Today is May 13 and the Navigate the Chaos question to consider is “how often do you ask yourself if you are carrying or climbing mountains?” How often do you feel as though ‘the weight of the world is on your shoulders?’ Or perhaps you have said aloud to someone ‘I am carrying too much right now.’ The question for today challenges you to decide between two options. You cannot climb a mountain while carrying it; and likewise, if you are carrying the mountain you are then unable to climb it. The choice is yours. Navigating the chaos and leveraging your mind, body, and spirit involves climbing mountains, not carrying them.
Andrea F. Polard, author of A Unified Theory of Happiness: An East-Meets-West Approach to Fully Loving Your Life, believes there is nothing wrong with wanting to transcend the status quo and attempt to become the best person we can be. The pursuit of personal growth or professional development is healthy for many reasons. Unfortunately, many people overdo it and beat themselves up for everything. Being too hard on ourselves, Polard explains, can be a sign of withdrawing love from our selves. Doing so is counterproductive and symbolizes our capacity to love unconditionally when it comes to our own selves, somehow splitting off kindness when confronted with a part of ourselves that is less than perfect.
“And here is the crux of the matter: We are prone to seek perfection in a world that suggests that perfection is possible. We look up to high ideals; unreachable role models from Jesus to Buddha; moralistic and religious stories; fairy tales that split the good from the bad and the Beauty from the Beast; and last, but certainly in the U.S. not least, the advertisement industry that bombards us with must-have products that elevate and perfect us, wiping off any flaws from our faces, masking our lines, offering anti-aging therapy to turn us back into the beautiful people we never felt we were. I can be is the one who accepts imperfection.” I cannot be more lovable than when I face and embrace my vulnerabilities. It is possible to relate to my good and bad sides with the same kind attention, supporting myself unconditionally no matter what.
Lebanese Canadian educator Najwa Zebian wrote “These mountains that you are carrying, you were only supposed to climb.” This is perhaps one of the most impactful statements of self-compassion to remember. Psychology professor Dr. Kristin Neff noted “Research shows that the No. 1 barrier to self-compassion is fear of being complacent and losing your edge; the research shows that’s not true. It’s just the opposite.” Several studies have shown that self-compassion led to greater personal improvement, in part, through heightened acceptance, and that focusing on self-compassion spurs positive adjustment in the face of regrets. If you find yourself struggling to engage in self-compassion so that you may climb mountains instead of carrying them, be sure to gauge how much time you are spending on social media.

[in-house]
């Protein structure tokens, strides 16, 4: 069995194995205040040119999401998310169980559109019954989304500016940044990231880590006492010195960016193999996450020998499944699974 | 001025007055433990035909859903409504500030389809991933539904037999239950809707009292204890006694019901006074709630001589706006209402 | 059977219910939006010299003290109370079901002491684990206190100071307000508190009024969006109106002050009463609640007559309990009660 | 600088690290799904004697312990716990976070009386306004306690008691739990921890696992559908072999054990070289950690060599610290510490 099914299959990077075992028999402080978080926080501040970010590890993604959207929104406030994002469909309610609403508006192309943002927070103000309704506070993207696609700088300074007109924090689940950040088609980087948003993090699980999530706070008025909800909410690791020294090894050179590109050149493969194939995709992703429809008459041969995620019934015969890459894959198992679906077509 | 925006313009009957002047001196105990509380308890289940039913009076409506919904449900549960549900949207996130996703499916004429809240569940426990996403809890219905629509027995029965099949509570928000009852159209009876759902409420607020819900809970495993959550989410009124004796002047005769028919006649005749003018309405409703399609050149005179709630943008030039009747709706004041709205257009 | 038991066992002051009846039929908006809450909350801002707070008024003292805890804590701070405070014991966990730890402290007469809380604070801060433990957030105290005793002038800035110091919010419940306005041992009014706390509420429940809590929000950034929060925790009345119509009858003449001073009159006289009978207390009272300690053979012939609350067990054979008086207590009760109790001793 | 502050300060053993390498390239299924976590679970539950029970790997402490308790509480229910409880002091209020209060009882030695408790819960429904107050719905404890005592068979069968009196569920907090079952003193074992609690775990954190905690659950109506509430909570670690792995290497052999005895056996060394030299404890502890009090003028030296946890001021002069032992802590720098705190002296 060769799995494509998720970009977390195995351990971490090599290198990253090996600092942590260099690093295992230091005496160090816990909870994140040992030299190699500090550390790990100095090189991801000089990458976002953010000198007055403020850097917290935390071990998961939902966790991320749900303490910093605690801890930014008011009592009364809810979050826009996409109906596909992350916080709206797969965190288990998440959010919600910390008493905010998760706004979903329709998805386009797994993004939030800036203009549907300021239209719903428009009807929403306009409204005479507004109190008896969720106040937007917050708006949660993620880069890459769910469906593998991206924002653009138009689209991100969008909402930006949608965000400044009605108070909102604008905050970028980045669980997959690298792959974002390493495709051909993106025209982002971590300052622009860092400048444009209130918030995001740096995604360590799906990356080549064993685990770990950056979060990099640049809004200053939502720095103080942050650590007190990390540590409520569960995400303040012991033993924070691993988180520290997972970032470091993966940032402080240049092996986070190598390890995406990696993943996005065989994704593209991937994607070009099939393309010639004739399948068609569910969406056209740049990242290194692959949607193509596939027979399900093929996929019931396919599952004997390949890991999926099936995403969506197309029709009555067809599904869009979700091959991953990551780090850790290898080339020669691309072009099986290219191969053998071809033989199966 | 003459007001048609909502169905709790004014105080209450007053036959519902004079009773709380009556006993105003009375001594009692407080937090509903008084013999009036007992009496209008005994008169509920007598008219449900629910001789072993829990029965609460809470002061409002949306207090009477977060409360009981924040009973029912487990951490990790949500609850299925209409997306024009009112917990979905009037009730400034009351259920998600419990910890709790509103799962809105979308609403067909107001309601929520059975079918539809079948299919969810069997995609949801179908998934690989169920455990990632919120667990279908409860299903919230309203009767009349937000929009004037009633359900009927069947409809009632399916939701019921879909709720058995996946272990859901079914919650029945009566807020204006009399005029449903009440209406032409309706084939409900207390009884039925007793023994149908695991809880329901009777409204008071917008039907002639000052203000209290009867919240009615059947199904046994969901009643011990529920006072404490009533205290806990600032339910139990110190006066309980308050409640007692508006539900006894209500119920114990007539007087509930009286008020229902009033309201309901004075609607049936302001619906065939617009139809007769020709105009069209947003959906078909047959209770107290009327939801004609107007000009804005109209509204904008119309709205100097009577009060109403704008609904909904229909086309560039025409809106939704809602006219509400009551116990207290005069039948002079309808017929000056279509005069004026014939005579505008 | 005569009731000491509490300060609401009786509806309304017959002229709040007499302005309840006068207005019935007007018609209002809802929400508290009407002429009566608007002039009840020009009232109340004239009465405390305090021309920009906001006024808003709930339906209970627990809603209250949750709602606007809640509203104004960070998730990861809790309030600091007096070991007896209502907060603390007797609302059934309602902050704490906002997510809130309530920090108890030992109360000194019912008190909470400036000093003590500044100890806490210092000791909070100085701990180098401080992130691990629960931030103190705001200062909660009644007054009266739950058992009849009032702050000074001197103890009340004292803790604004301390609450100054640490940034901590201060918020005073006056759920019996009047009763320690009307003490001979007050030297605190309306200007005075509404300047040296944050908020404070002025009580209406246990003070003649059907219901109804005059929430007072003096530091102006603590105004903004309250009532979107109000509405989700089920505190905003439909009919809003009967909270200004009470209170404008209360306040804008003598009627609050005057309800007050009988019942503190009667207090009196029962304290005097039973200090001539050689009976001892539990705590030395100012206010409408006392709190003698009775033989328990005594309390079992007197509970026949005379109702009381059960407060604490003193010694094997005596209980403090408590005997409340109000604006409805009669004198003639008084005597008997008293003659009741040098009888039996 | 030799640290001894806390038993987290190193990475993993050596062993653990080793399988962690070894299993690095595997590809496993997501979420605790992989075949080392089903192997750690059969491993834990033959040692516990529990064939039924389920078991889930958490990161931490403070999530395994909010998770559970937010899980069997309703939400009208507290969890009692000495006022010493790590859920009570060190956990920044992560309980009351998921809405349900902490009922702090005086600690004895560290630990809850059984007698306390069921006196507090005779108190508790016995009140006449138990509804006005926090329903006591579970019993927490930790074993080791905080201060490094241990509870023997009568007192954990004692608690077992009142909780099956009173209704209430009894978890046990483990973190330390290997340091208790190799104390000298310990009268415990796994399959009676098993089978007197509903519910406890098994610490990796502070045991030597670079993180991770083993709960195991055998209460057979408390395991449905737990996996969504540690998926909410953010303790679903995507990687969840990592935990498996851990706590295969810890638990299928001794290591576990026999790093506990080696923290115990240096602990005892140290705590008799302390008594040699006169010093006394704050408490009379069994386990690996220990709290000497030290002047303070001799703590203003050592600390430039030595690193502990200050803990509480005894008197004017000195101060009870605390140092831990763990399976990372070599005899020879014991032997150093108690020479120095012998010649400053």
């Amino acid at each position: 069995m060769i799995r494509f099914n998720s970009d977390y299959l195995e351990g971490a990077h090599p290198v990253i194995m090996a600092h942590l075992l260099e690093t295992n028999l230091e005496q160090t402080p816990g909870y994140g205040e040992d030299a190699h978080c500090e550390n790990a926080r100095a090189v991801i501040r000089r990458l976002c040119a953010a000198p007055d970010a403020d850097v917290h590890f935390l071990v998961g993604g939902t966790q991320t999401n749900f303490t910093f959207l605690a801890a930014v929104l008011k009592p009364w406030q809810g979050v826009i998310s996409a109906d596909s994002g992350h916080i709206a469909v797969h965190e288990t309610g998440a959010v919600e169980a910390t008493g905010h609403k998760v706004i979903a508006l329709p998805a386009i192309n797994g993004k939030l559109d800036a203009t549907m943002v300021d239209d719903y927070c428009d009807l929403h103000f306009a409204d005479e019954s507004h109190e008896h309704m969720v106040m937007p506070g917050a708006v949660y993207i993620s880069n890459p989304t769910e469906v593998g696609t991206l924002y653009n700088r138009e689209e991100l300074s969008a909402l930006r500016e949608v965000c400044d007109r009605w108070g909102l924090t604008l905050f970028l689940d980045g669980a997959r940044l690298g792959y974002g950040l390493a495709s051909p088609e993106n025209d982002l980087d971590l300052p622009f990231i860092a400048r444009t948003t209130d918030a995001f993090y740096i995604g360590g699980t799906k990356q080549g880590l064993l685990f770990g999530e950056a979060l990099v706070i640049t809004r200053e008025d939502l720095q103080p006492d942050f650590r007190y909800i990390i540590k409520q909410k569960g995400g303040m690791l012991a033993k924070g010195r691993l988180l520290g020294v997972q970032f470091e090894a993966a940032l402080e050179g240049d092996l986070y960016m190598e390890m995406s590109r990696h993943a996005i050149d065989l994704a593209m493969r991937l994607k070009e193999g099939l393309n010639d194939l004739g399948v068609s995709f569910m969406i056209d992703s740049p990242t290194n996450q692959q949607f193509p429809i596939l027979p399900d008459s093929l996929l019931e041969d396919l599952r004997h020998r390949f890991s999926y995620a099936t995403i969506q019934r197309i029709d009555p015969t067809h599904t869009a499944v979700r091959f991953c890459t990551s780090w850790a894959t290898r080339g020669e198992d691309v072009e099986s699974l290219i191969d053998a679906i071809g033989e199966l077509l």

According to research published January 2020 in the journal Personality and Individual Differences a team of researchers led by Alyssa Saiphoo of Ryerson University in Toronto analyzed the cumulative results of 121 studies to see if they could come to a consensus regarding the relationship between social media use and self-esteem. Their results suggest that social media use likely causes more harm than good and could illustrate how people are trading strong and supportive real-life relationships for more tenuous virtual relationships. The researchers also suggest that people with lower self-esteem may be drawn to social media use to avoid uncomfortable and awkward real-life experiences. They write: "Individuals with lower self-esteem may develop more online relationships because they tend to be more sensitive to interpersonal relations and more dependent on others for approval. This may be related to feelings of awkwardness in face-to-face social situations, and thus, communicating online via social networking sites might be an effective way of socializing for them."
So, if you find yourself carrying mountains be sure to engage in the self-reflection required to measure your self-compassion. In doing so, assess your social media time and ask yourself if your virtual relationships are causing you more harm than good. If so, perhaps it’s time to get the weight of social media off your shoulders so you can begin climbing those mountains again.
How often do you ‘feel the weight of the world on your shoulders?’
Do you tell everyone you encounter you are carrying such weight?
Does feeling like a martyr make you feel good about yourself or perhaps better than others?
Do you feel a need to punish yourself? Is that why you carry mountains?
What would happen if you dropped those mountains you were carrying?
Are you carrying mountains to avoid climbing them?
Is it easier to complain about life instead of putting in the effort required to translate your dreams into reality?
What small step can you take today to drop those mountains you are carrying so you can give yourself the freedom necessary to climb?